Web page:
DM: Fit wise these things as mentioned they come up tight, now let me explain why, the tight part comes from putting them on and is due to the lack of stretch in the material sock due to a polymer band which sits across the top of the foot. Once on this does not bother you and actually in use helps keep the shoe tight on your foot and in place. A few times I have questioned what would happen if this band was removed? Well honestly I think the shoe would be easier to get on but would also be more likely to slip and possibly come loose which you would not want. Once on a short walk around feels very strange due to the shape of the shoe. This is not a discomfort but very different to wearing a normal shoe/boot. After a while this feels pretty normal and you get used to it.
Other things of note:
DM: I usually wouldn’t mention is safety, as generally feel pretty comfortable on a board but recently doing more river paddling and canals coming out of lockdown these are not always the cleanest environment. The River Trent especially isn’t Evian water and getting in and out on banks you don’t know what you’re treading on! The sole of these would not puncture on a needle or sharp can etc.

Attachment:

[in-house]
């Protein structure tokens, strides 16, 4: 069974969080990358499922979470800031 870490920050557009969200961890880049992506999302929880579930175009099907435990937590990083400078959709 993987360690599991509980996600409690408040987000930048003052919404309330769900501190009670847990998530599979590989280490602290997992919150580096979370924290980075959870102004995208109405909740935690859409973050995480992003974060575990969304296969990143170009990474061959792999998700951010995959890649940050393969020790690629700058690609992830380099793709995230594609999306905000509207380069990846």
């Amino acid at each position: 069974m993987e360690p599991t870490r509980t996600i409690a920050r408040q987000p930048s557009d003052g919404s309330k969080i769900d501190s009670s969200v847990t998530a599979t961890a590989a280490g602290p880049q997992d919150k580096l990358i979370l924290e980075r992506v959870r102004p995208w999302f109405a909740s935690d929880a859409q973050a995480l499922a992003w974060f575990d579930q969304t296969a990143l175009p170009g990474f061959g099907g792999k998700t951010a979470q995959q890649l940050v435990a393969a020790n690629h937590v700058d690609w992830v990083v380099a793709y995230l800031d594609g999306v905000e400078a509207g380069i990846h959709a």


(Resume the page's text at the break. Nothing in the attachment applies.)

DF: Given the multi use nature of the shoe it could be marketed to anyone in the outdoor arena which is excellent. Shoe comes in several colours also if Grey isn’t to your fancy. They do cool black and orange which is very StandUpPaddleUK!
DM : It’s always hard deciding where I would pitch a shoe like this, who would most likely use it? I feel anyone like me who spends a lot of time on rivers, rocks, canals, at the beach where you could stand on sharp rocks would be ideal. I think these would make a great shoe for people touring and offer great comfort when portaging. These would be incredible for those paddling white water, and starting to do more moving rivers as offer so much grip moving around the board yet keeping plenty of contact with the board.
Are they worth the money?
DF: I personally haven’t done a huge amount of research into amphibious shoes. I’ve always worn a wet suit shoe when out paddling. Retailing at £170 on the Vivobarefoot website they are on the expensive side but given that they are a multi use piece of footwear I think it does justify the cost. I like them a lot and will be using solely for paddleboarding from now on.
DM: I really rate these shoes both on the water and off and will certainly be wearing them a lot. Vivobarefoot have a 100 days program where they ask you to try it for a period of time to make your decision. I have to say after a few paddles I really am converted to these. As Darren mentioned the price tag is high but the reasons for this are the manufacturing that goes into a shoe like this, its made with new materials such as bloom and recycled polymers, and the parts which are not sustainable are built well and to last such as the Michelin rubber on the sole.
Find more reviews over on @StandUpPaddleUK – thanks Darren and Dale.